So, weirdly, the most inspiring workshop I attended at our recent regional denominational annual (sheesh, lotsa modifiers!) meeting was about stewardship. First, I should back up and say that in general, the tone of the whole weekend seemed right on with my experience in the church where I'm serving. Most people seem to have finally copped to the reality that there is no mainline church anymore, and that we have to stop acting like we're the only thing going on a Sunday morning. With that in mind, there was a HUGE emphasis on faith formation in every gathering I was part of.
I went to a workshop that was called, vaguely, Bible Study, but which turned out to be a primer for preachers who want to help people develop Biblical literacy by having some scripture stories they can carry "in their backpack." It was very inspiring and helpful, I think, for our denomination in particular which has had such a suspicion of text and tradition.
But the stewardship one, led by our associate pastor Hollis Bredeweg, really was very inspiring. I'm including my notes here in case you want to start thinking about stewardship ideas - his main theme was that we need to be doing stewardship all year, and to include more people in the process. Read on to find out how:
First, most churches do stewardship wrong and it's not all that effective. So their response is to it wrong harder. (Have you noticed that to be a theme not just in stewardship campaigns but in your whole life, as I have in mine, btw?)
Jesus said - DO NOT BE ANXIOUS.
Hollis told a story about a woman in a former congregation who was a famous tither, who told the congregation during their pledge drive one year "God's not interested in my 10% - God wants to know what I'm doing the other 90, and where I got the whole bundle." Jesus said nothing about tithing, he asked for 100% - we are not asking folks for enough. Preach about consumerism more, and about a stewardship message that is about a whole life.
Hollis' approach is, rather than pledge cards, to encourage people to give to whatever they are most moved to give to and support those things close to their heart. They are much more likely to give more that way, and be grateful for the chance to do it. IF no one is giving to the things that the church "needs," the leadership must re-assess whether that is actually a need and either let it go, or do better education. If you really love pledge cards, send everyone a blank card and envelope on which to write down their hopes and dreams for the coming year for self, family and church. Seal the envelope, never open it - it is between God and the pledger. Make your budget by forcasting rather than counting pledges (this part is a little technical - email me if you want the whole thing. If you are even still reading by now...)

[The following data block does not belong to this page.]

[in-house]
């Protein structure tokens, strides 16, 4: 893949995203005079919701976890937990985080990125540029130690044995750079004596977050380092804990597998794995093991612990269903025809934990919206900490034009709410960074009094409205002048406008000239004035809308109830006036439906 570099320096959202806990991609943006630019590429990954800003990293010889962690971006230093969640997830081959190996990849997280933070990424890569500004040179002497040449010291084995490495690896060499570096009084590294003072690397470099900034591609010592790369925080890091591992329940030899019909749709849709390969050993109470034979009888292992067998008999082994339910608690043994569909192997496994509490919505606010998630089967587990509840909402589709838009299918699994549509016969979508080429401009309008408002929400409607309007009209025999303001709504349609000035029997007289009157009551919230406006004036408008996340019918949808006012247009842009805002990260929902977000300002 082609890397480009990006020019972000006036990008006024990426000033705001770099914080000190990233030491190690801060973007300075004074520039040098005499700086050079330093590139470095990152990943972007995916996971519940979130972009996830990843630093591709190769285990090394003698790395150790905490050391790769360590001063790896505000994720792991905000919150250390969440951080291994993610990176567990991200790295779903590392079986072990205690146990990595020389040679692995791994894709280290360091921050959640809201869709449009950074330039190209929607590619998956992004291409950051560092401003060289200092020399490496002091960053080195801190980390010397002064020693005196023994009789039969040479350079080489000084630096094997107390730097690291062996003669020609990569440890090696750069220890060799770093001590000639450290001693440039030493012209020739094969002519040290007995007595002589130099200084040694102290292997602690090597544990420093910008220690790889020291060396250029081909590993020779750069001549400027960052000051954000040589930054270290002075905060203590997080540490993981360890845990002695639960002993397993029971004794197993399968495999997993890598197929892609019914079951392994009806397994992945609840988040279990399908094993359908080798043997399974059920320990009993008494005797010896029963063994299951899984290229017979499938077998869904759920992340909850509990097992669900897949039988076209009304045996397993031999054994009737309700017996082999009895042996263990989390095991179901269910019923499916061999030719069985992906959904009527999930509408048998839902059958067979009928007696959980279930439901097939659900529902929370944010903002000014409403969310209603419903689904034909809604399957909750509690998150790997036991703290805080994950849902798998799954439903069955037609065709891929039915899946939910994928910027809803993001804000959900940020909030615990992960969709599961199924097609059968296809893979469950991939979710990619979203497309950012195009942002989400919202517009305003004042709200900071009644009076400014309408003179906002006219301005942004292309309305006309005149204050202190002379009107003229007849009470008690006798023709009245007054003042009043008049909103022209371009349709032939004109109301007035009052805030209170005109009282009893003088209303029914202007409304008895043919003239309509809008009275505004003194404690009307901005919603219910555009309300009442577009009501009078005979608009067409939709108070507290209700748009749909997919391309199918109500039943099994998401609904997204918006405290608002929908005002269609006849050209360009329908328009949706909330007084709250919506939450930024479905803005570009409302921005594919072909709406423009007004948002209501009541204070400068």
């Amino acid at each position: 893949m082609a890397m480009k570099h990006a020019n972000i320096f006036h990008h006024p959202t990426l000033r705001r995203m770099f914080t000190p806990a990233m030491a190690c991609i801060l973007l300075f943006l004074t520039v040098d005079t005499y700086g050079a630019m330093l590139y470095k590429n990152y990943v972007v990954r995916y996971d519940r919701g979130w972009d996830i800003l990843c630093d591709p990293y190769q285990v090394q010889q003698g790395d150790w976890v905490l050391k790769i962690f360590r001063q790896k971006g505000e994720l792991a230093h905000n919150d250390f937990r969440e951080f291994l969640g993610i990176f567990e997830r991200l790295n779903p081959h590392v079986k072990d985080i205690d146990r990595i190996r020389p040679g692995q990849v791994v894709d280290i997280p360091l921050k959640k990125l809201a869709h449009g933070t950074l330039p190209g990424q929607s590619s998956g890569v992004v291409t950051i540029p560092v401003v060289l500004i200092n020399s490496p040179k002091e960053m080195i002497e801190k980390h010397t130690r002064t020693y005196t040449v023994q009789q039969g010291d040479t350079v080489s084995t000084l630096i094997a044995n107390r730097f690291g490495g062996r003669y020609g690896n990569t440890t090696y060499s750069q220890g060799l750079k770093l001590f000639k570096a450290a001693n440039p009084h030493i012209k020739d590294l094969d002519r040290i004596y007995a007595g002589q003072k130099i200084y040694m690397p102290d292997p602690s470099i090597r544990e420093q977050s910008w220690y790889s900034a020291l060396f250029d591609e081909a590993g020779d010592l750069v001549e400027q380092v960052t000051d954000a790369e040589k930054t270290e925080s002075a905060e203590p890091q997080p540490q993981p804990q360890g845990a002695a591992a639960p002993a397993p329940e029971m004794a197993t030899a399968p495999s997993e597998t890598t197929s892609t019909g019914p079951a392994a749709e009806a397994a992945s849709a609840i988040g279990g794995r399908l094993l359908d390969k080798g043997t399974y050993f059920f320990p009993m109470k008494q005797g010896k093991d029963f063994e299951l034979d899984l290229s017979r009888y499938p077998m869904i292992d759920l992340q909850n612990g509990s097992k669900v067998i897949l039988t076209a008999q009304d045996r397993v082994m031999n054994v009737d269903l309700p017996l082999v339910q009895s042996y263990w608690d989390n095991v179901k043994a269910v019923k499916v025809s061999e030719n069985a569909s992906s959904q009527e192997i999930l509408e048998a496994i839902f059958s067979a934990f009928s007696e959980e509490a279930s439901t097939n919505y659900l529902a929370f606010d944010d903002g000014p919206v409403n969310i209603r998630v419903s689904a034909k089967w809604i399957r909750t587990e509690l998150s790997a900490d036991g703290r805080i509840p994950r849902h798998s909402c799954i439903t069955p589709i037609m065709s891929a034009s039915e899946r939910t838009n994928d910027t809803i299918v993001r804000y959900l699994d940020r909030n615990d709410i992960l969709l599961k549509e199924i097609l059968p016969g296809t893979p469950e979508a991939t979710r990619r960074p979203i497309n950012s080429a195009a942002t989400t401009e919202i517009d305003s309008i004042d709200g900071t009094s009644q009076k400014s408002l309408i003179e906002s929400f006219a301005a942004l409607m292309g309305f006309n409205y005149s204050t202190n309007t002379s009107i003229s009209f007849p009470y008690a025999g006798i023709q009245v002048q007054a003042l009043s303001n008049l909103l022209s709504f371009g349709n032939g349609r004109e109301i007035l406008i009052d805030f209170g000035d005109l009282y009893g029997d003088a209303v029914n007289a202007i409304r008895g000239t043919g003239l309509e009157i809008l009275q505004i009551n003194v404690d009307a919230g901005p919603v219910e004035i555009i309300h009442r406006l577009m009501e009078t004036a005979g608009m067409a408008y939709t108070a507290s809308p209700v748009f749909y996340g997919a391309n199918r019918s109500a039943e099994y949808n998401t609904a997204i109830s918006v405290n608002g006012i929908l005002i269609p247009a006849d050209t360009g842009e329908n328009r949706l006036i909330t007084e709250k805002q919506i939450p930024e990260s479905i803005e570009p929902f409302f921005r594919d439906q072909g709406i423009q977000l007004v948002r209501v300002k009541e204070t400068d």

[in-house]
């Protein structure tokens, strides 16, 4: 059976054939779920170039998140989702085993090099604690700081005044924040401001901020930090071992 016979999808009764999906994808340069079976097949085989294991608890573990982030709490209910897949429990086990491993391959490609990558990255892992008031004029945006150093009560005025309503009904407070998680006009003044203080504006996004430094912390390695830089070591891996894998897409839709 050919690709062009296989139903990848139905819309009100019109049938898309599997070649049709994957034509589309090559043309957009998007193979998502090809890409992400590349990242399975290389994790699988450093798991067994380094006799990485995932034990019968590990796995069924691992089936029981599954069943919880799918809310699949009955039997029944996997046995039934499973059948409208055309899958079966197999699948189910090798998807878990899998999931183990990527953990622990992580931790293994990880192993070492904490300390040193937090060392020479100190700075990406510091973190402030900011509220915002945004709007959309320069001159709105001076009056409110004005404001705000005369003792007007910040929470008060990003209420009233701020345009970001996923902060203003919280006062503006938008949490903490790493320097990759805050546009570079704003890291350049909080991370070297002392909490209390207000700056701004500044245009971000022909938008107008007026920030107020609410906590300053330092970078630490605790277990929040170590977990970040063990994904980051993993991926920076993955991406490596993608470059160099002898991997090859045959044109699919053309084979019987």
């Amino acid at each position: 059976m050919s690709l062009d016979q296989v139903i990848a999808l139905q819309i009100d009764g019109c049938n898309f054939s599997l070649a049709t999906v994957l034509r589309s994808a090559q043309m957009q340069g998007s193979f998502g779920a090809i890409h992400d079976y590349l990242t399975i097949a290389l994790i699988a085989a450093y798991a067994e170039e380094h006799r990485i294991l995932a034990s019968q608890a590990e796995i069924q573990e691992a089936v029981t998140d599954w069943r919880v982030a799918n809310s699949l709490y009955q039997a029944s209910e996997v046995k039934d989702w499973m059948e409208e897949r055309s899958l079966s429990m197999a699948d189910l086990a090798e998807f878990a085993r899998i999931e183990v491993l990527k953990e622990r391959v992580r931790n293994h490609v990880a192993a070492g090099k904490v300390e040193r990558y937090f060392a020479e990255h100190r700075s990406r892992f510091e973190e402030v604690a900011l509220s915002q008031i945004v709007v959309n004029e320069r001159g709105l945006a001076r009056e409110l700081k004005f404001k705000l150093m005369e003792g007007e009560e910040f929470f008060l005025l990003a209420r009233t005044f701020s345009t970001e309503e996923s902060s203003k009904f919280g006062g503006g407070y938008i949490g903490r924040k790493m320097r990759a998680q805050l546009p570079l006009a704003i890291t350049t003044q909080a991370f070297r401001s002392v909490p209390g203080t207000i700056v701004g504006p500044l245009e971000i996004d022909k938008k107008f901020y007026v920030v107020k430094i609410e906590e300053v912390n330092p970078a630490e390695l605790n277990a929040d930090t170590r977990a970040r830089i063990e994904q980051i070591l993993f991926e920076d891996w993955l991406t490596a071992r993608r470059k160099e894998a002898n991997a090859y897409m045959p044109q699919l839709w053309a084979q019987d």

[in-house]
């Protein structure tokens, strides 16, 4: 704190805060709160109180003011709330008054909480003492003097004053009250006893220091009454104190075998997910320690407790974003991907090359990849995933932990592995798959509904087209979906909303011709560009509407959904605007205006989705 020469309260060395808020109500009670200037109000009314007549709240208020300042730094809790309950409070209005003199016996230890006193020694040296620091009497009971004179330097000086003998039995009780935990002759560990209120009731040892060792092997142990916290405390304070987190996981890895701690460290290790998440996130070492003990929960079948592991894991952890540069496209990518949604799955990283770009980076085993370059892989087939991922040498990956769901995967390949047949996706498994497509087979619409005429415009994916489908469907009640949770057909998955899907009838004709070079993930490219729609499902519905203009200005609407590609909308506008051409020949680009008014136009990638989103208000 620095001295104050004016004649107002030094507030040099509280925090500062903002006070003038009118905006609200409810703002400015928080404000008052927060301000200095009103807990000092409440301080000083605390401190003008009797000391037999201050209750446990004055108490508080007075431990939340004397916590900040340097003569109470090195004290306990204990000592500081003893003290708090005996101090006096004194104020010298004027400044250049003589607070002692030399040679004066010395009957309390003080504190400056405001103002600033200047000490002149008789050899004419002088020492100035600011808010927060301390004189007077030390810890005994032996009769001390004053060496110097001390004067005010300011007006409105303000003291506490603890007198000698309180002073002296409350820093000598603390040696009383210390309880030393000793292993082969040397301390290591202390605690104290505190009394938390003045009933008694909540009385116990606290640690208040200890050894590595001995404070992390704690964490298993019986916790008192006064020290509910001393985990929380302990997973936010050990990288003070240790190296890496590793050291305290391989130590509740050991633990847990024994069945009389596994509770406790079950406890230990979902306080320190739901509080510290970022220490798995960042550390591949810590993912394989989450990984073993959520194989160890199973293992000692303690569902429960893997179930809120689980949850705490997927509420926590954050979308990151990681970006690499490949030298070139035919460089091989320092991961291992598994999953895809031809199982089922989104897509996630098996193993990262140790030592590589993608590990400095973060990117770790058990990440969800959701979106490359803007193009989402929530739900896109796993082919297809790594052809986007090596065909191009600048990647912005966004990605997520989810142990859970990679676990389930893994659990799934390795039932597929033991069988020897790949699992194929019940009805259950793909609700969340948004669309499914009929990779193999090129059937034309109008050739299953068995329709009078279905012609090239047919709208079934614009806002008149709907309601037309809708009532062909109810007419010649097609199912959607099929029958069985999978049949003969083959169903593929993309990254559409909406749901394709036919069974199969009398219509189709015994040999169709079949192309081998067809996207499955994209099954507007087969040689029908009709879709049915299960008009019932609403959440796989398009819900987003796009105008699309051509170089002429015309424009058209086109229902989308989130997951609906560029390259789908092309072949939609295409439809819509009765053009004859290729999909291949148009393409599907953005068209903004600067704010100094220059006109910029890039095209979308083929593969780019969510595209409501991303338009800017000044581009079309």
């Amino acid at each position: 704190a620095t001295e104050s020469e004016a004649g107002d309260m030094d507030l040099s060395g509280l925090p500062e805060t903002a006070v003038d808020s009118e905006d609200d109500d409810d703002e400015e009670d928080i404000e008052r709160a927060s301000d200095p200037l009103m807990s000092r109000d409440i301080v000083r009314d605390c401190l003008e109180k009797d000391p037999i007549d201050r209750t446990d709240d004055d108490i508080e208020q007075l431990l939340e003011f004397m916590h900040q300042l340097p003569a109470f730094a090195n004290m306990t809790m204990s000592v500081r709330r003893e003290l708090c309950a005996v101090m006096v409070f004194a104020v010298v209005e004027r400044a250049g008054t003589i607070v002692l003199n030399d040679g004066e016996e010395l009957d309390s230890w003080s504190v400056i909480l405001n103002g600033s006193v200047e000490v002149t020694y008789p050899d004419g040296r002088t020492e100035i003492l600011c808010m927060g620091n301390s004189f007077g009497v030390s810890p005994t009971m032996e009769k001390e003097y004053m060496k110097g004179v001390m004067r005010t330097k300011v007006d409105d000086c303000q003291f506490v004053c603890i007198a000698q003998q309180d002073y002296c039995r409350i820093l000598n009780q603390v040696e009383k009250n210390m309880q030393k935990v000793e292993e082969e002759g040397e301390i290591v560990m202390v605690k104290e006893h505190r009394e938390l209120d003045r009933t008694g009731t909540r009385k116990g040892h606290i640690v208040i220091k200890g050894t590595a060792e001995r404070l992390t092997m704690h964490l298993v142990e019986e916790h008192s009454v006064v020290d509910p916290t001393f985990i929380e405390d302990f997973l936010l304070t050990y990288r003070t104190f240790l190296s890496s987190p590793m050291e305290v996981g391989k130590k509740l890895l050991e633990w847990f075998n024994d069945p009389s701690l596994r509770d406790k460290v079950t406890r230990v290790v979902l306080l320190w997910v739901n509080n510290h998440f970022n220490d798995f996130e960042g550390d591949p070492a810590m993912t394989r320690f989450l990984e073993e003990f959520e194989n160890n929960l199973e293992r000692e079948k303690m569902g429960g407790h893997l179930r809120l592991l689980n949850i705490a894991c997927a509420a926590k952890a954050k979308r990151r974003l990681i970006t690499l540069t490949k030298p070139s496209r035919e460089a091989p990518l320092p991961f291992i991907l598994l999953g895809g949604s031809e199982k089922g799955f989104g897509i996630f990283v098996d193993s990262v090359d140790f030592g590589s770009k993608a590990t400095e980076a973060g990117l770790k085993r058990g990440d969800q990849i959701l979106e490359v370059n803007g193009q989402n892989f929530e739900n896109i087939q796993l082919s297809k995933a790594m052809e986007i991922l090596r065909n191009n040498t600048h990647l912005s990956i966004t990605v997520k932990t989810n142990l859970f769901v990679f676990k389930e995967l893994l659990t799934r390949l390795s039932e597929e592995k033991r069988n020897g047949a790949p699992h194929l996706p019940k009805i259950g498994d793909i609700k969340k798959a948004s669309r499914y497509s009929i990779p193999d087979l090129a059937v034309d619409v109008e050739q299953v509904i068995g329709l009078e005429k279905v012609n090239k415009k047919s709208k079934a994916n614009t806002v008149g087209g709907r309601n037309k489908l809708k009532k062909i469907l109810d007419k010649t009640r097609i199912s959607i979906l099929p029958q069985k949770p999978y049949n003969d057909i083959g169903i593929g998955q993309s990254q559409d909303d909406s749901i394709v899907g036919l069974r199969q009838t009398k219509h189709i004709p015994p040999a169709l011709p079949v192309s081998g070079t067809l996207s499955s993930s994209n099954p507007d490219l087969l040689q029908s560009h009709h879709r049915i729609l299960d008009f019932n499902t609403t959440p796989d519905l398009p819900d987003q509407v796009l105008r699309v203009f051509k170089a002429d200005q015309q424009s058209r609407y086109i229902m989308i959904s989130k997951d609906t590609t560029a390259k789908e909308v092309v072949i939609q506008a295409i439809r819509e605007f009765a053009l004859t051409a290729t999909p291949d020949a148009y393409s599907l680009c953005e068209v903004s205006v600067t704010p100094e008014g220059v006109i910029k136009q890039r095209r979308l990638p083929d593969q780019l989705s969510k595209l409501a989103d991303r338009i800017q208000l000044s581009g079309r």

The context is a faithful life.
Every time you mention money, tell the story of what that money is doing IN HUMAN TERMS. (Ex: Thank you for ministering with me in the hospital room this week - your support meant that you were all there in spirit with me....)
Move from soliciation to expressions of gratitude - thank individuals for what they are already doing for and with the church. (I made a note to myself here to take better advantage of the offeratory time - right now I usually just say the same little old sentence about being given abundance and giving back as we are able - but that could be a very rich time. This week I will plan it better and write it down!)
Send a letter of thanks detailing what the money has done, and the numbers small on the bottom, rather than a quarterly statement that looks like a business invoice.
Segment the stewardship campaign to different kinds of people - it's ok for different people to give to different things they are really passionate about.
"Receive" the offering - do not "take" it!
Have the marketing people, the good storytellers, present the budget - not the number people. The budget is a code - break it down into human terms. Ex: airline commercial: they dont talk about how expensive it is to put an airplane together and fly it when they're advertising. Instead, they give you a VISION of where you can GO on the airplane.
Talk about money and what we do with it more. And be prepared for people to get mad since most people are so private about how they manage their money, and have so little idea about how to do it. "Most people would rather hear about the mechanics of sexual intercourse from the pulpit than about how to manage their personal finances."
One guy shared that at his church, they stopped taking pledges but talked about tithing for several months instead. The stewardship committee presented numbers on stewardship Sunday - "this is how much we think we need...." - and they are doing better than last year.
Another church has everyone involved in the budgeting - anyone who wants to can make a budget and present it (I love this idea!!) and they get play money and they "vote" by putting that money in boxes marked with different "line items." So, the budgeting is based on those votes.
Hollis ended by urging us to see that there is a deficit of vision and faithfulness when churches sit on money in savings, but cut staff and programs.
I'm feeling all jazzed about stewardship now. Wouldnt it be funny if THAT was a part of ministry I could actually get good at??